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Calling Out The Silver Experts

Posted by justlinda (My Page) on
Sun, Nov 21, 10 at 17:19

A couple of questions:

1) Silver item marked "VIETNAM ~ 0.900 ~ TIEN-BO".

2) I assume that 0.900 is a lower standard than the usual .925 (Sterling). So, if 0.900 is not considered Sterling (which I assume it isn't) is it then just considered "Silver"?

I remember lindac mentioning that if it wasn't marked "Sterling" then it wasn't, but I often see numbers in the .800 range that are marketed as "Sterling".

Still learning from the members on this board :)


Follow-Up Postings:

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RE: Calling Out The Silver Experts

800....means it's 800 parts out of 1000 silver....and I assume with vietnamese silver it works the same.
Sterling is a measure of fineness....quality, established hundreds of years ago. It has enough copper for the item not to be so soft that it won't stand up and enough silver to be lovely,polish well and have some value. It's a corruption of the word "Easterling" which is what the word was for some early people who set a standard for silversmithing.
Early American silver was "coin quality" which is 900 parts silver. It looks a little grayer compared side by side with sterling....but as they say...I wouldn't kick it out of bed!! LOL!
I have a wonderful old soup ladle, I think it's Polish...and monogrammed 1909 and marked 800. It is noticeable less fine that other sterling or coin pieces I have....but it sits in my utensil crock, and I love to think of all the soup it must have ladled out.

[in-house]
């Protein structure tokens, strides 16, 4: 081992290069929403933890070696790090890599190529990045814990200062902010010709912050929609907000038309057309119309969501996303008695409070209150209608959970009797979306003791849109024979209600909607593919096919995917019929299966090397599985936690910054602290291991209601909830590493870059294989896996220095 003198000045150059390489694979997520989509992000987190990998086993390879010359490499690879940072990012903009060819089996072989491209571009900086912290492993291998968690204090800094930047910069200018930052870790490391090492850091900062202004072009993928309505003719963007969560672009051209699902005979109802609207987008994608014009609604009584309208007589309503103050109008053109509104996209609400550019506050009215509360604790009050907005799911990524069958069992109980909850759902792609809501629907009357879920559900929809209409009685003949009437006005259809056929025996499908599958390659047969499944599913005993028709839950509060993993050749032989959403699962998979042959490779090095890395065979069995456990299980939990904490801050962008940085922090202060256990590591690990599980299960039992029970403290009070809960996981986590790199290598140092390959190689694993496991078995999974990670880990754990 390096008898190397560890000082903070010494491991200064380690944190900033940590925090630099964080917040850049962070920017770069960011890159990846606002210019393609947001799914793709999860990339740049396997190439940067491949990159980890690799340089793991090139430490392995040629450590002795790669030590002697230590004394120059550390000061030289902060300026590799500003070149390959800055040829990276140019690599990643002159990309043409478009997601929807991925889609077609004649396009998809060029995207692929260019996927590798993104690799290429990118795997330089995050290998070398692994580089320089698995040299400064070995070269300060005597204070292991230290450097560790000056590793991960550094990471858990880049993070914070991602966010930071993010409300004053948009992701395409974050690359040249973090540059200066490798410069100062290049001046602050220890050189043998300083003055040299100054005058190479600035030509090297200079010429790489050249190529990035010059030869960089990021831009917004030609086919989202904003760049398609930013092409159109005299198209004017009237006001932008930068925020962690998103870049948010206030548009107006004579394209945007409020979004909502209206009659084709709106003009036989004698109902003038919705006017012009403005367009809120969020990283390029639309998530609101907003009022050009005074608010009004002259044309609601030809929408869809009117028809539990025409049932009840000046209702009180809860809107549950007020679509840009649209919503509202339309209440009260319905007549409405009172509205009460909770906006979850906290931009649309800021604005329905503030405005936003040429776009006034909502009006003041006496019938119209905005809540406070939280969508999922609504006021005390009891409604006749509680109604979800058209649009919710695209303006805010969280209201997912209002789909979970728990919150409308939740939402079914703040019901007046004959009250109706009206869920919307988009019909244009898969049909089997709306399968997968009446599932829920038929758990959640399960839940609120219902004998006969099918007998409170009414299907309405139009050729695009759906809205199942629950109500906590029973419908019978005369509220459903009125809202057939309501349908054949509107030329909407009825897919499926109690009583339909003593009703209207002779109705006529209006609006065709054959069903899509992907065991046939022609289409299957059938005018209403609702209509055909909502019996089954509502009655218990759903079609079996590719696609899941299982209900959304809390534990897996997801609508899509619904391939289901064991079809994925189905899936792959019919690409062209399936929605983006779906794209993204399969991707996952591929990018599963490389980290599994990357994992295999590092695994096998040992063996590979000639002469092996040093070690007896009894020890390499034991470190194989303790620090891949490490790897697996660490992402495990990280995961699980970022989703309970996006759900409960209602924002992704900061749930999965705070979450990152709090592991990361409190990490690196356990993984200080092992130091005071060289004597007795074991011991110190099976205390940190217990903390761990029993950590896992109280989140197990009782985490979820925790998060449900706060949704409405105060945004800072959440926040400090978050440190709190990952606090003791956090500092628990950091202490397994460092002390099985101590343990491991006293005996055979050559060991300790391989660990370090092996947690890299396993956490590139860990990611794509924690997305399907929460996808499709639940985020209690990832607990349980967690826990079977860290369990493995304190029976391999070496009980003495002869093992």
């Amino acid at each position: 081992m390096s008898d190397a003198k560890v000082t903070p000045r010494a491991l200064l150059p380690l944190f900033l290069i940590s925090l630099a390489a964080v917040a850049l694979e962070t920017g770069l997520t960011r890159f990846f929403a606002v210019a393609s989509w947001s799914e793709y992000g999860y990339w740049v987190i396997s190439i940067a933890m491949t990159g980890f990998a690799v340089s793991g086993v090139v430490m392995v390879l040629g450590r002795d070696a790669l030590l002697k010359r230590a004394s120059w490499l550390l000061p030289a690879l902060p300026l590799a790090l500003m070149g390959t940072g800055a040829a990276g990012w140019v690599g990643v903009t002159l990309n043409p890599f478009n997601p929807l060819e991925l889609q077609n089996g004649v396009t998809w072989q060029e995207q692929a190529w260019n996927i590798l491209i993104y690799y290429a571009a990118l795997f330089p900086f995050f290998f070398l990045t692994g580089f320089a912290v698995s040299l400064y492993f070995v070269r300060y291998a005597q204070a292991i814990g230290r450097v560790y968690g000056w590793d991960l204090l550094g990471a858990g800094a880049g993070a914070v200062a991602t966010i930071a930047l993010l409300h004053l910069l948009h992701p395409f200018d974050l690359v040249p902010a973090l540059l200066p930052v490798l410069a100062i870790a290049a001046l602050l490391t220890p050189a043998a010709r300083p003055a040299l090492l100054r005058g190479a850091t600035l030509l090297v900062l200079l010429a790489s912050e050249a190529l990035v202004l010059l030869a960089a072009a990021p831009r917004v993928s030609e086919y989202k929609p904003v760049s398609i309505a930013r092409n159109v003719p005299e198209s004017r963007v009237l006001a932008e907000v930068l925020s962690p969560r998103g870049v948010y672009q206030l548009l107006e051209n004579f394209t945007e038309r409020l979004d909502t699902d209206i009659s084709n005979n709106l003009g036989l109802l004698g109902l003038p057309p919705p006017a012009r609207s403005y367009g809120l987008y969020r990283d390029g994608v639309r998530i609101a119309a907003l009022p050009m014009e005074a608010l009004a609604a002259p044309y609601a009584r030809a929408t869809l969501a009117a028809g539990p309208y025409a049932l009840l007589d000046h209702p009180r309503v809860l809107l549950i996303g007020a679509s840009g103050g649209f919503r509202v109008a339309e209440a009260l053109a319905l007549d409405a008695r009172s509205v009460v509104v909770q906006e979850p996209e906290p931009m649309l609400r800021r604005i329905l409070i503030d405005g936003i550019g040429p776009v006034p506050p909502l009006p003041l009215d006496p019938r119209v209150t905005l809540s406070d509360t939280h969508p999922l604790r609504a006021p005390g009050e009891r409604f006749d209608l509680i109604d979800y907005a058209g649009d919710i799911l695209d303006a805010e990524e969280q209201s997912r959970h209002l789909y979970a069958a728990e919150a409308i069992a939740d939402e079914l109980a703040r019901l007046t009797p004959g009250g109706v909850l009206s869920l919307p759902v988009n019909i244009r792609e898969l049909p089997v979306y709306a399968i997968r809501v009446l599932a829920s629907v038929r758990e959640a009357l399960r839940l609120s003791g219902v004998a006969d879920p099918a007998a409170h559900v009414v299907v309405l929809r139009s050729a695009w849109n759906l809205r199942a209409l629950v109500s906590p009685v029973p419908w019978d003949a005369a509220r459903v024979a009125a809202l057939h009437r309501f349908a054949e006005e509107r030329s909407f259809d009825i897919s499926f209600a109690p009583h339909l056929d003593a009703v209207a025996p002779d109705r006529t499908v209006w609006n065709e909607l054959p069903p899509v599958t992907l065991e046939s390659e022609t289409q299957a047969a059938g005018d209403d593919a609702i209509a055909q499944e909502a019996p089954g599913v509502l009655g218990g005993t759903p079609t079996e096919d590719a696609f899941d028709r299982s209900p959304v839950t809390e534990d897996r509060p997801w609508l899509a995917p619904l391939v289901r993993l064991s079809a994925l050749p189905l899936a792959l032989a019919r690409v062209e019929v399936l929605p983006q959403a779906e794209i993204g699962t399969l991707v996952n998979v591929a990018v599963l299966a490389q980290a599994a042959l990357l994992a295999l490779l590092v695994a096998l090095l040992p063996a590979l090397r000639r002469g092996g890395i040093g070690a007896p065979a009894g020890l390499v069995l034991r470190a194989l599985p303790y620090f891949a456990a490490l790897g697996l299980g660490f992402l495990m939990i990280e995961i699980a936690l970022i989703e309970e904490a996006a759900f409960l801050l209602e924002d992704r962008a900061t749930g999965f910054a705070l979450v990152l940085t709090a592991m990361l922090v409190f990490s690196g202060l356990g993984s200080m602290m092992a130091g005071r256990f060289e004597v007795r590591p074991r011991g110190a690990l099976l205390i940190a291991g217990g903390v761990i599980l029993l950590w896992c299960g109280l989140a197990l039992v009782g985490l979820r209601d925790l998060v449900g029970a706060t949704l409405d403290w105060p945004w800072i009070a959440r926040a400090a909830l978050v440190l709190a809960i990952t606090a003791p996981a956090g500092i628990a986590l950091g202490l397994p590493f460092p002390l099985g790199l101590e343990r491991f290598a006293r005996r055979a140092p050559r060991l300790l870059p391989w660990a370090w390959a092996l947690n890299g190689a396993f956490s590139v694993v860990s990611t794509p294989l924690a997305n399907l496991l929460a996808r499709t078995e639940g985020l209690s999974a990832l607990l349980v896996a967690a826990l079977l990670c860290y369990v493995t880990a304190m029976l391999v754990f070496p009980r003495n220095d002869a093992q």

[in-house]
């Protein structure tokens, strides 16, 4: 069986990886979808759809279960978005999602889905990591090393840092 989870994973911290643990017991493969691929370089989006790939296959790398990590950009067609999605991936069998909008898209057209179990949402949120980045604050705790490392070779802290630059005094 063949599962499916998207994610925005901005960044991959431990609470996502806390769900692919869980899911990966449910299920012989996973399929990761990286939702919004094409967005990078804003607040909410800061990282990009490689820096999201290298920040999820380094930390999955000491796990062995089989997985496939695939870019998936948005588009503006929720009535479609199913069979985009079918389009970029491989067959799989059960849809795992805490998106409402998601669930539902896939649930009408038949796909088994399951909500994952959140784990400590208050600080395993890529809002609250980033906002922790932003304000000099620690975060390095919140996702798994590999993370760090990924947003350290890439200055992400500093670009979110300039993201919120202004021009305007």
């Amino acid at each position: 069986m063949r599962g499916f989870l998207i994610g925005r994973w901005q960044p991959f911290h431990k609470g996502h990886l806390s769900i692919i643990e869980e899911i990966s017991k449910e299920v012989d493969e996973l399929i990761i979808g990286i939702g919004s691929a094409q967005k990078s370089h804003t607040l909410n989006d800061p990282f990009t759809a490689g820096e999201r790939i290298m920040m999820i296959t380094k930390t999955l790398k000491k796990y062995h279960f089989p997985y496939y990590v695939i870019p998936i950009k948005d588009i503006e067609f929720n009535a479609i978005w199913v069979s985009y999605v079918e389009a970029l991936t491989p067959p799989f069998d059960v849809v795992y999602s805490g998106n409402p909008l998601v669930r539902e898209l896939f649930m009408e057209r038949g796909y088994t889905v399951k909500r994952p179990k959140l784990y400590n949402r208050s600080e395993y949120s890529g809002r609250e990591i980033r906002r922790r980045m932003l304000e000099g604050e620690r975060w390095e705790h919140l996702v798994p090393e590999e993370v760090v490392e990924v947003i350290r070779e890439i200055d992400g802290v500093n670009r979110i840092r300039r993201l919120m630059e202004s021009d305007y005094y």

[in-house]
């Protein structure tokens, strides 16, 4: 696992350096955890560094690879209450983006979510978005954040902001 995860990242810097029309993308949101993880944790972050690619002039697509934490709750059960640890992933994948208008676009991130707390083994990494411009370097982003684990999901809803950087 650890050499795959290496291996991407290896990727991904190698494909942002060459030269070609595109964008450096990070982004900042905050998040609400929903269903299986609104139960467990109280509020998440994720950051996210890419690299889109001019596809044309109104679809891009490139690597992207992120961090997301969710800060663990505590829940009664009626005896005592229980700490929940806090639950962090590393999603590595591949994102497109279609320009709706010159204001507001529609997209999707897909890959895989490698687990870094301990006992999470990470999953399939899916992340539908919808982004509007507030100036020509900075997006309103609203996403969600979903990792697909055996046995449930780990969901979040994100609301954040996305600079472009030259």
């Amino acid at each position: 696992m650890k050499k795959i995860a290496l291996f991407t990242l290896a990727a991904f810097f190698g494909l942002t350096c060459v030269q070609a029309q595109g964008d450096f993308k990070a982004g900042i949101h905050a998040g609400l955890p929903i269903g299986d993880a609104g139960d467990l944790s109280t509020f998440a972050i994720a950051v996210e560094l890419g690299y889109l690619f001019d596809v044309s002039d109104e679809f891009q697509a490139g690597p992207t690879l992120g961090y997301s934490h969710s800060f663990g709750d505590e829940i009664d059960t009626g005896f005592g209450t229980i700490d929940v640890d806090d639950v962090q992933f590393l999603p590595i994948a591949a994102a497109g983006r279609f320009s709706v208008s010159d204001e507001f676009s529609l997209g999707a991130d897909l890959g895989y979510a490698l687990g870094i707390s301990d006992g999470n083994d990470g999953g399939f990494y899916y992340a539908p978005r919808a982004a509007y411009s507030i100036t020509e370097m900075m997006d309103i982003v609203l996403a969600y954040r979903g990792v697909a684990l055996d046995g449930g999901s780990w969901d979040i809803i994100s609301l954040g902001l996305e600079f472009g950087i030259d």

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RE: Calling Out The Silver Experts

Like Lindac said, Sterling is a fineness - or Standard - used in the US, England, & other places. Different countries uses different standards, i.e. .800, .900, .950. Regardless, each standard represents a silver alloy (often referred to as 'solid' silver) as opposed to electroplated silver which only has a micro coating of silver & no precious metal value.

People often refer to .800, .900 etc as sterling because that's the only way they know to differeniate solid silver from plated ware when describing it - almost everyone knows that sterling equals precious metal. The price difference in the 2 alloys is marginal - workmanship on the finished piece is a different story!


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RE: Calling Out The Silver Experts

And the price of silver is going up and up! I'm thinking of selling my sterling service for 8.


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RE: Calling Out The Silver Experts

Why would you sell? you will never get out of it as scrap what you would get as items to use


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